Back surgeries to relieve pain are, in the majority of cases, no better than nonsurgical treatment. Yet doctors perform 600,000 of these surgeries each year, at a cost of over $20 billion.

    More than a half million Americans per year undergo arthroscopic surgery to correct osteoarthritis of the knee, at a cost of $3 billion. Despite this, studies show the surgery to be no better than sham knee surgery, in which surgeons “pretend” to do surgery while the patient is under light anesthesia. It is also no better than much cheaper, and much less invasive, physical therapy.

    Treatment based on ideology is alluring. Surgeries to repair the knee should work. A syrup to reduce cough should help. Calming the straining heart should save lives. But the uncomfortable truth is that many expensive, invasive interventions are of little or no benefit and cause potentially uncomfortable, costly, and dangerous side effects and complications.

    Source: “Believing in Treatments That Don’t Work,” The New York Times, 2 April 2009.

    And on and on. Examples of such headlines could be multiplied without limit, and when I cite these documented facts in online forums to people who debate how to reduce U.S. health care costs, the result is inevitably a torrent of abuse and name-calling together with the old saw “doctors work hard and deserve to get paid.” Ditch diggers also work hard and deserve to get paid. But we don’t pay ditch diggers $230,000 a year on average, and there’s no reason why doctors in America should get paid $230,000 on average. This logic fails to penetrate the intense brainwashing induced by cartels like the AMA, of course, just as suggestions that America should stop fighting endless unwinnable foreign wars as a way to reduce the unsustainable cost of the U.S. military get ridiculed or showered with envenomed verbal abuse due to the intense brainwashing induced by Hollywood movies etc. (Hollywood films and TV shows now depict approximately one major 9/11-size attack per week on average, whereas the reality remains that there have been no 9/11-size attacks since 2001. None: zero, zip, nada, diddly, bupkiss.)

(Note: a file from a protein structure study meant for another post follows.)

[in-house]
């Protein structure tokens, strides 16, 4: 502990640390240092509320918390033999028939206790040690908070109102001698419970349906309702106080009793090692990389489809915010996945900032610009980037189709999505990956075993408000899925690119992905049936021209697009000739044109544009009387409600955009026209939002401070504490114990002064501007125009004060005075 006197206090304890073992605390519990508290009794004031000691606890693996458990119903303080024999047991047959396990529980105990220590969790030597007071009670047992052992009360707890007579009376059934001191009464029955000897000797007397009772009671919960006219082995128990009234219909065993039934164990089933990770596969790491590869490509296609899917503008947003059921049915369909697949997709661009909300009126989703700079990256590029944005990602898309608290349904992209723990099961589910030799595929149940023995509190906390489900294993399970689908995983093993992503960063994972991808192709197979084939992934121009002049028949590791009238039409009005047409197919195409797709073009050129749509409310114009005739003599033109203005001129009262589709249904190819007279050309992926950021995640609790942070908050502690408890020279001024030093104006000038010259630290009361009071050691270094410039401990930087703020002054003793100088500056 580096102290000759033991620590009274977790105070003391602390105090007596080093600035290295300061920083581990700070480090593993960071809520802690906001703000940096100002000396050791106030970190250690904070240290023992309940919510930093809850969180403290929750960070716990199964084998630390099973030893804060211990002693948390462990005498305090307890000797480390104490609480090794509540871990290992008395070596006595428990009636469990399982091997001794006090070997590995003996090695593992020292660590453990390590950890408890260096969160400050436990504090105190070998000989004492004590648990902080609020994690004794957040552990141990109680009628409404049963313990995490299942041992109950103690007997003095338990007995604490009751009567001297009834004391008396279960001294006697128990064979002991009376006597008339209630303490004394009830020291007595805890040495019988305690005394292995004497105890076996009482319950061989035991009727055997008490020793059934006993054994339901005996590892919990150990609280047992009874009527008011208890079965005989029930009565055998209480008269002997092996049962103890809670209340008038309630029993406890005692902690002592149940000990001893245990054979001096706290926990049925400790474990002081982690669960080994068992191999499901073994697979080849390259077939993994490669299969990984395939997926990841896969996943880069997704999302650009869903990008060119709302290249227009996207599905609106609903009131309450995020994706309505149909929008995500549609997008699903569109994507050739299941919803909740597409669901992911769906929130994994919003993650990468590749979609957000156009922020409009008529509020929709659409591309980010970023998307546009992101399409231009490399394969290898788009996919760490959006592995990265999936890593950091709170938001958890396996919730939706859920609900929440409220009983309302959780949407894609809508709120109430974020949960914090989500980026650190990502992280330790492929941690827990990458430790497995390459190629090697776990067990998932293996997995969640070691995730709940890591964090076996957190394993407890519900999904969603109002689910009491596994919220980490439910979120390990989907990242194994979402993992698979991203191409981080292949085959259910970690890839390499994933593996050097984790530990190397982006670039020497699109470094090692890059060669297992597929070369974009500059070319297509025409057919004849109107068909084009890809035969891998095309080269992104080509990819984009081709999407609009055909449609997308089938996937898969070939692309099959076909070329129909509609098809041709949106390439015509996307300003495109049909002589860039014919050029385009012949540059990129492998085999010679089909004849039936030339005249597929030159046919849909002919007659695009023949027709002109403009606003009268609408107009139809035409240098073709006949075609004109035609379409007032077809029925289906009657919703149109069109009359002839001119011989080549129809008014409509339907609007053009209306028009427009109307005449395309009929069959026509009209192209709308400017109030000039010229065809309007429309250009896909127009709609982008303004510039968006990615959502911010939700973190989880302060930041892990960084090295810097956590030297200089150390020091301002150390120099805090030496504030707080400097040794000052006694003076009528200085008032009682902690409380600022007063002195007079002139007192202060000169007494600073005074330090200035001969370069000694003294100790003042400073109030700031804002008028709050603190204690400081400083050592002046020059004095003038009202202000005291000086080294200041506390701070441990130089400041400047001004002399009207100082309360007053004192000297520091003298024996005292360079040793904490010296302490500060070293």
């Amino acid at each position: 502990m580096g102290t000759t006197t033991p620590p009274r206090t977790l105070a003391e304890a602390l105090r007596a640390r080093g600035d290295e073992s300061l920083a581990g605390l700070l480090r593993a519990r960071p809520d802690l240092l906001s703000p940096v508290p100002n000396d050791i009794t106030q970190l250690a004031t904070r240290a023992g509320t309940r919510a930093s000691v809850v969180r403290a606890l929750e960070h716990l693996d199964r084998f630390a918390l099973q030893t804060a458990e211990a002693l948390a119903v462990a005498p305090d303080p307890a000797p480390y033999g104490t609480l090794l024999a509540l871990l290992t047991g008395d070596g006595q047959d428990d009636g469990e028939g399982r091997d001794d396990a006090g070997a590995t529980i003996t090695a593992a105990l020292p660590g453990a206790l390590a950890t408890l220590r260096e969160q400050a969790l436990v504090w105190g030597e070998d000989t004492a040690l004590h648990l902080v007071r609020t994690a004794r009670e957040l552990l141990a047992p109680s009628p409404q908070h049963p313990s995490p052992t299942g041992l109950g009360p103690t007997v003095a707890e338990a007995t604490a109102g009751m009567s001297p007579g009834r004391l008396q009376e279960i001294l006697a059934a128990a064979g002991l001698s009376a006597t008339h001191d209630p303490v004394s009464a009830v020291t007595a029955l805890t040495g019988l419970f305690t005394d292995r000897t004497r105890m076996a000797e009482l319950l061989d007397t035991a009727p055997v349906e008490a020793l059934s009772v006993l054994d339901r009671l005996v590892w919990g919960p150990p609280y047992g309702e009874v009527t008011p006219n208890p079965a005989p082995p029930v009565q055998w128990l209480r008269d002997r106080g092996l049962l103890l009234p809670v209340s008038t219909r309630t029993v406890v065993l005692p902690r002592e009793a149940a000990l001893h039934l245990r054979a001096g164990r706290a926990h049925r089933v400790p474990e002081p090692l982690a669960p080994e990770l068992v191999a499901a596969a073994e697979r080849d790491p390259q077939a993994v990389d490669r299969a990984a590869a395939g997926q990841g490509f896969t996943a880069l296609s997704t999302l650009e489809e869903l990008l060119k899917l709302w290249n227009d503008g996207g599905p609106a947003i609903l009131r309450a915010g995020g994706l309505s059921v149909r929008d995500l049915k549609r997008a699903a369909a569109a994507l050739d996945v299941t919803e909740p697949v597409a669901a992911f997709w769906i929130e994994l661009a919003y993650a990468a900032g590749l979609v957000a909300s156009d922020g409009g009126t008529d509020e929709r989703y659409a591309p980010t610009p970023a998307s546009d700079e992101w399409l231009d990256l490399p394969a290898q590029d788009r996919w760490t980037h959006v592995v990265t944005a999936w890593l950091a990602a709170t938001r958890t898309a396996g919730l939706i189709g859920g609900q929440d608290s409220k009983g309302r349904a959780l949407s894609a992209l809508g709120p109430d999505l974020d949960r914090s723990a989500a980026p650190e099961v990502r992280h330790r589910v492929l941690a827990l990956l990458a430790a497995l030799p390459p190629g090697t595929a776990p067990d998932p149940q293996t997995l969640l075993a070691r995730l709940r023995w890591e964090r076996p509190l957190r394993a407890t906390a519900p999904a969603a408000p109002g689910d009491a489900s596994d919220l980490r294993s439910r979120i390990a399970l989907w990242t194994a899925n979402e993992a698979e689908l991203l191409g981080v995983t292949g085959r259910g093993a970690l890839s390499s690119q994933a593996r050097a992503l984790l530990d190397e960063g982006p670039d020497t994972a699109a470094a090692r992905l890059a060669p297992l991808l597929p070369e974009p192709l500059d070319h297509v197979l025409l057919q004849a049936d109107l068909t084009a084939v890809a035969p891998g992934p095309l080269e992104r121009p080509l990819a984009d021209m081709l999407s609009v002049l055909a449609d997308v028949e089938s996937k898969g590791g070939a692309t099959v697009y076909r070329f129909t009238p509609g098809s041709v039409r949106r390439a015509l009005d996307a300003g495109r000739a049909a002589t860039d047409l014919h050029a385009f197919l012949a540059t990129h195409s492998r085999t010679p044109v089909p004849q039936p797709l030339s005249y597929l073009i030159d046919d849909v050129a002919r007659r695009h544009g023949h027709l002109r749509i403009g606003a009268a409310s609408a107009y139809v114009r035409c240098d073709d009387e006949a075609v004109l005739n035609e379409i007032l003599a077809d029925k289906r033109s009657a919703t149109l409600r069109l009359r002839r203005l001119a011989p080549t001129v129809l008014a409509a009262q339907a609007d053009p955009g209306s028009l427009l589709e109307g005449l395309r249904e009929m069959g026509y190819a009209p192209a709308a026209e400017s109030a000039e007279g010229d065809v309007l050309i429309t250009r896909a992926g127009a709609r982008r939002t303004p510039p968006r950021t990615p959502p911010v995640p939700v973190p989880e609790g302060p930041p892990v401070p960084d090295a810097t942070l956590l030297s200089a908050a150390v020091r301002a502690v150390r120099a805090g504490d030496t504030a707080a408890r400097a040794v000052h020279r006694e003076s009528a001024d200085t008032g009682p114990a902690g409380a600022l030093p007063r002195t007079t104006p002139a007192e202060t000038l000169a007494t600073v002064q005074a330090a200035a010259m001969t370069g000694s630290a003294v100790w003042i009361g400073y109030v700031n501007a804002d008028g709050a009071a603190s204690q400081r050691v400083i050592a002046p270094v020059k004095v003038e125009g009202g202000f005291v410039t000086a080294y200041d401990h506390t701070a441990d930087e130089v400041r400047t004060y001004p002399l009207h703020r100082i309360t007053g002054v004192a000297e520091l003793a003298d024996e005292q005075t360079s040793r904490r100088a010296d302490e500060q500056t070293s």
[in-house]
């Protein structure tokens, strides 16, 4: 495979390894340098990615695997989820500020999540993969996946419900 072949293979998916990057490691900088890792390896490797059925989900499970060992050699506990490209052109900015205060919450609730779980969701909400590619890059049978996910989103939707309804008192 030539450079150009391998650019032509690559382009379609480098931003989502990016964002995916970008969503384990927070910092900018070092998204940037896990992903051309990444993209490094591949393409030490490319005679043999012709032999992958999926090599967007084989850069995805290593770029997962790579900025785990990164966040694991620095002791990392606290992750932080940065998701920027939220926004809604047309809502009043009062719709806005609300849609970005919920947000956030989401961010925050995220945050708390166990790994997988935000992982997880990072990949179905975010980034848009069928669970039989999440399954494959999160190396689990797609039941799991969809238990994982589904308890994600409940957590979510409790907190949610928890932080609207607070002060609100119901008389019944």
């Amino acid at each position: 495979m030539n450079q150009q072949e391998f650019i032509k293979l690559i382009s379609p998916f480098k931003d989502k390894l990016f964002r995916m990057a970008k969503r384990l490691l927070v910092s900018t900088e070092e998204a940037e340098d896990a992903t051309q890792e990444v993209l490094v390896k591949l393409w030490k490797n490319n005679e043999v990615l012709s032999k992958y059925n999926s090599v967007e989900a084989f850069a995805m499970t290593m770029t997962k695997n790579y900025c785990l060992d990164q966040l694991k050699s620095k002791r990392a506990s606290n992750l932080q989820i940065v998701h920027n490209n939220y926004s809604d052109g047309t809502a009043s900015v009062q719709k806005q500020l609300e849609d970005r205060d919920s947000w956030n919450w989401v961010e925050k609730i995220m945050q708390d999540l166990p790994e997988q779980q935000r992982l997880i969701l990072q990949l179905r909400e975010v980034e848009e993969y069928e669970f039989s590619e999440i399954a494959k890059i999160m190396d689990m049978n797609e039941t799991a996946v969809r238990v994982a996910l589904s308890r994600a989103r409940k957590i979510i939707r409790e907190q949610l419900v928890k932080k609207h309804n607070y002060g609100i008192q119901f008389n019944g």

The explanation for sky-high U.S. health care costs is straightforward: bribes, corruption, nondisclosure agreements, restraint of trade, anti-competitive cartels, and sweetheart contracts that lock in medical suppliers and hospitals and doctors and imaging clinics into an impenetrable network of self-dealing crony-capitalism contracts.

    1. Thomas,

      Thanks for the references.

      They strike a somewhat more negative tone that I was seeking in my “good news” post. On the other hand, my motto has always been “never accept the blindfold”. Always get the facts, no matter how dark.

      Perhaps this information will boost the pressure for reform.

  3. Expensive Healthcare Doesn’t Help Americans Live Longer” by Olga Khazan, the Atlantic, 13 December 2013 — Among developed countries, a new report says, the U.S. ranks very low in translating health dollars into longer lives — particularly for women”

    Opening:

    We already know American healthcare is pricey, much more so than that of other industrialized countries. But a new analysis published this week in the American Journal of Public Health points out that all that spending doesn’t translate to longer lives for Americans.

    The results are particularly atrocious for women: Among the 27 industrialized nations studied, the United States ranks 25th when it comes to reducing women’s deaths by spending more on healthcare.